Thus far, among domestic animals, CWDmd has been transmitted by the intracerebral route to a goat18 and cattle.5–7 The present findings demonstrate that it is also possible to transmit CWDmd agent to sheep via the intracerebral route. However, the only sheep to develop clinical TSE within 35 MPI was genotypically AV at PRNP codon 136, suggesting that host genotype may play a notable part in successful transmission of the disease in this species. Although in Suffolk sheep the AV variant at codon 136 is very rare,17 selective breeding of Suffolk sheep with this codon has begun in the hope of testing this differential susceptibility hypothesis in a future study of CWDmd transmission to sheep.

        1. Terry S. Singeltary Sr. Avatar

          > First transmission of CWD to transgenic mice over-expressing bovine prion protein gene (TgSB3985)

          PRION 2014 – PRIONS: EPIGENETICS and NEURODEGENERATIVE DISEASES – Shaping up the future of prion research

          Animal TSE Workshop 10.40 – 11.05 Talk Dr. L. Cervenakova First transmission of CWD to transgenic mice over-expressing bovine prion protein gene (TgSB3985)

  4. Terry S. Singeltary Sr. Avatar

    The present study was designed to assess the susceptibility of the prototypic mouse line, Tg(CerPrP)1536+/- to bovine spongiform encephalopathy (BSE) prions, which have the ability to overcome species barriers. Tg(CerPrP)1536+/- mice challenged with red deer-adapted BSE resulted in a 90-100% attack rates, BSE from cattle failed to transmit, indicating agent adaptation in the deer.

    1. Terry S. Singeltary Sr. Avatar

      —– Original Message —–

      From: David Colby To:

      Cc: stanley@XXXXXXXX

      Sent: Tuesday, March 01, 2011 8:25 AM

      Subject: Re: FW: re-Prions David W. Colby1,* and Stanley B. Prusiner1,2 + Author Affiliations

      Dear Terry Singeltary,

      Thank you for your correspondence regarding the review article Stanley Prusiner and I recently wrote for Cold Spring Harbor Perspectives. Dr. Prusiner asked that I reply to your message due to his busy schedule. We agree that the transmission of CWD prions to beef livestock would be a troubling development and assessing that risk is important. In our article, we cite a peer-reviewed publication reporting confirmed cases of laboratory transmission based on stringent criteria. The less stringent criteria for transmission described in the abstract you refer to lead to the discrepancy between your numbers and ours and thus the interpretation of the transmission rate. We stand by our assessment of the literature–namely that the transmission rate of CWD to bovines appears relatively low, but we recognize that even a low transmission rate could have important implications for public health and we thank you for bringing attention to this matter. Warm Regards, David Colby — David Colby, PhDAssistant Professor Department of Chemical Engineering University of Delaware



      UPDATED DATA ON 2ND CWD STRAIN Wednesday, September 08, 2010 CWD PRION CONGRESS SEPTEMBER 8-11 2010

      Sunday, August 19, 2012

      Susceptibility of cattle to the agent of chronic wasting disease from elk after intracranial inoculation 2012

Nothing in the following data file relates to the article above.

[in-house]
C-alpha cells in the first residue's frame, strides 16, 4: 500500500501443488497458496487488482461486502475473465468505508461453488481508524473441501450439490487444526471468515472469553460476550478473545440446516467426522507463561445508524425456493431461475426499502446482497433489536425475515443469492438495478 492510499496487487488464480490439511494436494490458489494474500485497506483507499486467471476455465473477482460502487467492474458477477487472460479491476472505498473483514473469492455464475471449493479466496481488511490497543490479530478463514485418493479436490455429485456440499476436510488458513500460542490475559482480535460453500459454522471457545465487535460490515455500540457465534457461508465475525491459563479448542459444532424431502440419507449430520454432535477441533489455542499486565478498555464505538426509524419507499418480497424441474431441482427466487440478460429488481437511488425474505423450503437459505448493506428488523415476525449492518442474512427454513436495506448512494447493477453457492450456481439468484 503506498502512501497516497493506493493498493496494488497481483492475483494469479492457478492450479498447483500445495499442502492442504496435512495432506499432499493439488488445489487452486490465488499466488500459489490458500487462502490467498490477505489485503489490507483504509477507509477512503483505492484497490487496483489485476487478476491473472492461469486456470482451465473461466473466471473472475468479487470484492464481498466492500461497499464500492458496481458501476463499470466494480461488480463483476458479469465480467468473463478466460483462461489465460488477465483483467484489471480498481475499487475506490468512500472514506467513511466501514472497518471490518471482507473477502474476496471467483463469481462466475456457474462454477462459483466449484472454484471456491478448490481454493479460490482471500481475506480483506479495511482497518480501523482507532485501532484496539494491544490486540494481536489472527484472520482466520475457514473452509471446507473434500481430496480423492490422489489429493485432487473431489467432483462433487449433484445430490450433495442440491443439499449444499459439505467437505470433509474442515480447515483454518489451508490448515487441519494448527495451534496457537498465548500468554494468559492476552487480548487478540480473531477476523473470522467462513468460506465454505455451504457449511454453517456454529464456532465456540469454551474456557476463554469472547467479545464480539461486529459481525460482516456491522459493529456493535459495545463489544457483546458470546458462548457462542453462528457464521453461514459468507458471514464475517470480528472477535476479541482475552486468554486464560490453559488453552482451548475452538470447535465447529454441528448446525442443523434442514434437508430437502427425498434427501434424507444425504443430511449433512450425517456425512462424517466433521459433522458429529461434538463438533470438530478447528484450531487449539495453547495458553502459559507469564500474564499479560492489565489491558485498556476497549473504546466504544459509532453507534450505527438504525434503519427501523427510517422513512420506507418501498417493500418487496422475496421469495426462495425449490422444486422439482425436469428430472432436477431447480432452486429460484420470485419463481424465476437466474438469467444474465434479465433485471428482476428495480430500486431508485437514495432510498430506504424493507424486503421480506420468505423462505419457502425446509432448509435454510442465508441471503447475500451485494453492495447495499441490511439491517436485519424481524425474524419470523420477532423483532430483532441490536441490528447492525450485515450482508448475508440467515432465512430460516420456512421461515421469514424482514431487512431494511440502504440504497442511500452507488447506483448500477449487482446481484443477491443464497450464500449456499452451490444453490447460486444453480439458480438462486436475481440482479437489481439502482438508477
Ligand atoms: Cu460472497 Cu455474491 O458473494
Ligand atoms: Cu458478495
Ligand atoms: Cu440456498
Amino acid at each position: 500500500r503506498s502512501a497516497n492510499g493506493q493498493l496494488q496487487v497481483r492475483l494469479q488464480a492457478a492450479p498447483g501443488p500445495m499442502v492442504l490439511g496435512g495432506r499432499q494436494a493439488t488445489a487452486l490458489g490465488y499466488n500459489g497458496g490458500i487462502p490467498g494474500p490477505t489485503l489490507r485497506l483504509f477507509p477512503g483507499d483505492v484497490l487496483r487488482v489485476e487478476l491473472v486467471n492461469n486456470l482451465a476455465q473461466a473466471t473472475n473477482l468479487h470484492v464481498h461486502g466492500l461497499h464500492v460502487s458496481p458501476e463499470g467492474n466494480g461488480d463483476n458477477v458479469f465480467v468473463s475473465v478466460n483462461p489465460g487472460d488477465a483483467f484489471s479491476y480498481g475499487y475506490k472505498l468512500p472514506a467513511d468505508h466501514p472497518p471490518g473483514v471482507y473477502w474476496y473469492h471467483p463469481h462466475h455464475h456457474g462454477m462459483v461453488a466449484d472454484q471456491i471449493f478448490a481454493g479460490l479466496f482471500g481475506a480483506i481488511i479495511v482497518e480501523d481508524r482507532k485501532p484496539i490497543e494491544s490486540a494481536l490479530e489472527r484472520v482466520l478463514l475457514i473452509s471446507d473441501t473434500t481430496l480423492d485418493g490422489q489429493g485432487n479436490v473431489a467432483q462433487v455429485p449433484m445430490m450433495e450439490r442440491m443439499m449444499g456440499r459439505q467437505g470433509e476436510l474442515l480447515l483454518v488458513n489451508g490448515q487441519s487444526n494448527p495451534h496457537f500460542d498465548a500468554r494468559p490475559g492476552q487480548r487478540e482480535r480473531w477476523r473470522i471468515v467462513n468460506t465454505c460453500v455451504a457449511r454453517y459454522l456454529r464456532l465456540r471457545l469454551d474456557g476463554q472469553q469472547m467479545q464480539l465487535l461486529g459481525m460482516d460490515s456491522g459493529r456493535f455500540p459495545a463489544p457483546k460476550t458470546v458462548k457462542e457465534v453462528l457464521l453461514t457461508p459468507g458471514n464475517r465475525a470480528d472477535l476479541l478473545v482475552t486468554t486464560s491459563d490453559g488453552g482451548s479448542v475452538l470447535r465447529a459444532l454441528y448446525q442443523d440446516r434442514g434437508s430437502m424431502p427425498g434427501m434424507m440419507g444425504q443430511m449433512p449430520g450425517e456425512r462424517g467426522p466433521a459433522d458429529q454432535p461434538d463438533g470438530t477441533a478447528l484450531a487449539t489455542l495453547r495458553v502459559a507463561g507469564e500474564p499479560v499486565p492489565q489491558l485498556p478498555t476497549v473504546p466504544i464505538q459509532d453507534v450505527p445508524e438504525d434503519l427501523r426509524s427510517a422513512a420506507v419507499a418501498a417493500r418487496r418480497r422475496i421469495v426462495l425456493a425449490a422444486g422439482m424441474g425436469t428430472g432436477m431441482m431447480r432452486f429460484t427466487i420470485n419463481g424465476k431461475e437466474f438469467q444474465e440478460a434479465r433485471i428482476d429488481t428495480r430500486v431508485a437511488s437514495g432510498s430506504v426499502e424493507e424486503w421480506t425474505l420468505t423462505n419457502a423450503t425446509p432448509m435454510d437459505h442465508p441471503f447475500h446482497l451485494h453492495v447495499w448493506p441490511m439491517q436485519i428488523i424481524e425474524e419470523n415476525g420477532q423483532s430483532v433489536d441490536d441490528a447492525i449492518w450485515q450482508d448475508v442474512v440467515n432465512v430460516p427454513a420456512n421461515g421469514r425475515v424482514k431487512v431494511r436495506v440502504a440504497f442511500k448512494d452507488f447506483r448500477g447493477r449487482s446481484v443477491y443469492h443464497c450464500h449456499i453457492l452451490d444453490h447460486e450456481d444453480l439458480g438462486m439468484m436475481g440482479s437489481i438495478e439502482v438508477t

1. Terry S. Singeltary Sr. Avatar

        Thursday, July 03, 2014

        How Chronic Wasting Disease is affecting deer population and what’s the risk to humans and pets?

  5. Terry S. Singeltary Sr. Avatar


    in short, there is none, and never has been.

    I am concerned with pets as well.

    I strongly, strenuously, urge the FDA et al and scientist (minus the industry, politicians, and lobbyist there from on all issues), to revisit the foolish voluntary ban on ruminant feed to cervids, and adopt an immediate measure to make mandatory the ban of all ruminant feed to all cervids and pets. … TSS

    price of prion poker goes up again with this study. I strongly urge the United States FDA et al to revisit their failed ruminant mad cow feed ban, where still to this day, the feed ban does NOT include cervids. …

    Saturday, January 31, 2015

    European red deer (Cervus elaphus elaphus) are susceptible to Bovine Spongiform Encephalopathy BSE by Oral Alimentary route

    Susceptibility of European Red Deer (Cervus elaphus elaphus) to Alimentary Challenge with Bovine Spongiform Encephalopathy


    see much more here, with recent breaches in the mad cow feed ban, …tonnage of banned suspect mad cow feed in commerce…tss

    Terry S. Singeltary Sr.

  6. Brett Haverstick Avatar
    Brett Haverstick

    Safe to say Conant would have chosen the alternative to close the feedlot were it nor for political interference.

  7. Terry S. Singeltary Sr. Avatar

    Thursday, December 03, 2015

    The Forest Service Approves Continued Use of Alkali Creek Elk Feedground, and risks introducing CWD TSE Prion


Dr. Ralph Maughan is professor emeritus of political science at Idaho State University. He was a Western Watersheds Project Board Member off and on for many years, and was also its President for several years. For a long time he produced Ralph Maughan’s Wolf Report. He was a founder of the Greater Yellowstone Coalition. He and Jackie Johnson Maughan wrote three editions of “Hiking Idaho.” He also wrote “Beyond the Tetons” and “Backpacking Wyoming’s Teton and Washakie Wilderness.” He created and is the administrator of The Wildlife News.